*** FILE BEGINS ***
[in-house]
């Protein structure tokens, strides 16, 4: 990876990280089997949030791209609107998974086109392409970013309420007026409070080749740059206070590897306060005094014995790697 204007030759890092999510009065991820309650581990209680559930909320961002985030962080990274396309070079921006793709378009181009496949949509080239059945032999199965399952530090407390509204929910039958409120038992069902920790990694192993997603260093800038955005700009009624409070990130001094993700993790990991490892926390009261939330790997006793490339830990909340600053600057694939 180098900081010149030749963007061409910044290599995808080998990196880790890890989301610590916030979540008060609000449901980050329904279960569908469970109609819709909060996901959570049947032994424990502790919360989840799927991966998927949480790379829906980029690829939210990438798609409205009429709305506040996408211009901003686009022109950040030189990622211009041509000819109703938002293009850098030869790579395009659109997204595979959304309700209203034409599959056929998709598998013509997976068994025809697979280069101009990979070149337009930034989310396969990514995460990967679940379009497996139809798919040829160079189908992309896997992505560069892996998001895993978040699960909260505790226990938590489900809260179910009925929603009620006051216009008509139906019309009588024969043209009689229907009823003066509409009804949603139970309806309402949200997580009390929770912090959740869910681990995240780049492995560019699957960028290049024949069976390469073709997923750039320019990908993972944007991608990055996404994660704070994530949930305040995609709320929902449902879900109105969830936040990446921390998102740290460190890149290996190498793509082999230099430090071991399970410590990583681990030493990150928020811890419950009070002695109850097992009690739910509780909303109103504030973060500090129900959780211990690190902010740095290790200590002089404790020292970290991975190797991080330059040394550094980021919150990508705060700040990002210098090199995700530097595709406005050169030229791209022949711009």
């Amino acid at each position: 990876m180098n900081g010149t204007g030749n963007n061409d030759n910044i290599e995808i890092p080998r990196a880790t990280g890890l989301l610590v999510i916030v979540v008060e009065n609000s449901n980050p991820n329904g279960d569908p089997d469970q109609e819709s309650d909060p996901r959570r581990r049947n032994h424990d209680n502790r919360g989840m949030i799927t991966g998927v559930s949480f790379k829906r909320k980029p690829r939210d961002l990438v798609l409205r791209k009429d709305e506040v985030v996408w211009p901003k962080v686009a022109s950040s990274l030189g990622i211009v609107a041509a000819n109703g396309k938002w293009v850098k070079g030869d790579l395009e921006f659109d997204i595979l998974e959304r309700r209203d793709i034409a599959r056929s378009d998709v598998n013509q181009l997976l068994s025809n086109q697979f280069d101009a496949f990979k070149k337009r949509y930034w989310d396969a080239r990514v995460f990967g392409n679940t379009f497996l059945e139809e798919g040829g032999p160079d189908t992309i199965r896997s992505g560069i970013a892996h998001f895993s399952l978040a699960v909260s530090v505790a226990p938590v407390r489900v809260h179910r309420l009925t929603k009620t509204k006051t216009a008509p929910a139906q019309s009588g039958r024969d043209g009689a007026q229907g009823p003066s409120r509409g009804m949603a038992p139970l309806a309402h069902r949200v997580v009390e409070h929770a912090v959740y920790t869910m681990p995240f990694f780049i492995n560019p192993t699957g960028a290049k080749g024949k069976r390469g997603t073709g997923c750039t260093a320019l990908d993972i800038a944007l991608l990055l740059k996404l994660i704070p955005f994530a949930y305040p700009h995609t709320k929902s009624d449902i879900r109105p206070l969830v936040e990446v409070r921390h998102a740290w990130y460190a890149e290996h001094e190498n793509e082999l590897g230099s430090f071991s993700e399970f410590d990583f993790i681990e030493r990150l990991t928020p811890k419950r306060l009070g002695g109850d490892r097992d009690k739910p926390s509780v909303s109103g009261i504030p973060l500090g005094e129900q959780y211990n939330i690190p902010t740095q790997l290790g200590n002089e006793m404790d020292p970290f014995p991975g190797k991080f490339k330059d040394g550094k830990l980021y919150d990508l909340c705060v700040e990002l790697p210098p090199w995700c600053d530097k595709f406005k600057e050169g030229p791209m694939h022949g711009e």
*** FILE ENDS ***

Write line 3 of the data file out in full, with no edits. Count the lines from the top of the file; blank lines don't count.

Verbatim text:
């Amino acid at each position: 990876m180098n900081g010149t204007g030749n963007n061409d030759n910044i290599e995808i890092p080998r990196a880790t990280g890890l989301l610590v999510i916030v979540v008060e009065n609000s449901n980050p991820n329904g279960d569908p089997d469970q109609e819709s309650d909060p996901r959570r581990r049947n032994h424990d209680n502790r919360g989840m949030i799927t991966g998927v559930s949480f790379k829906r909320k980029p690829r939210d961002l990438v798609l409205r791209k009429d709305e506040v985030v996408w211009p901003k962080v686009a022109s950040s990274l030189g990622i211009v609107a041509a000819n109703g396309k938002w293009v850098k070079g030869d790579l395009e921006f659109d997204i595979l998974e959304r309700r209203d793709i034409a599959r056929s378009d998709v598998n013509q181009l997976l068994s025809n086109q697979f280069d101009a496949f990979k070149k337009r949509y930034w989310d396969a080239r990514v995460f990967g392409n679940t379009f497996l059945e139809e798919g040829g032999p160079d189908t992309i199965r896997s992505g560069i970013a892996h998001f895993s399952l978040a699960v909260s530090v505790a226990p938590v407390r489900v809260h179910r309420l009925t929603k009620t509204k006051t216009a008509p929910a139906q019309s009588g039958r024969d043209g009689a007026q229907g009823p003066s409120r509409g009804m949603a038992p139970l309806a309402h069902r949200v997580v009390e409070h929770a912090v959740y920790t869910m681990p995240f990694f780049i492995n560019p192993t699957g960028a290049k080749g024949k069976r390469g997603t073709g997923c750039t260093a320019l990908d993972i800038a944007l991608l990055l740059k996404l994660i704070p955005f994530a949930y305040p700009h995609t709320k929902s009624d449902i879900r109105p206070l969830v936040e990446v409070r921390h998102a740290w990130y460190a890149e290996h001094e190498n793509e082999l590897g230099s430090f071991s993700e399970f410590d990583f993790i681990e030493r990150l990991t928020p811890k419950r306060l009070g002695g109850d490892r097992d009690k739910p926390s509780v909303s109103g009261i504030p973060l500090g005094e129900q959780y211990n939330i690190p902010t740095q790997l290790g200590n002089e006793m404790d020292p970290f014995p991975g190797k991080f490339k330059d040394g550094k830990l980021y919150d990508l909340c705060v700040e990002l790697p210098p090199w995700c600053d530097k595709f406005k600057e050169g030229p791209m694939h022949g711009e």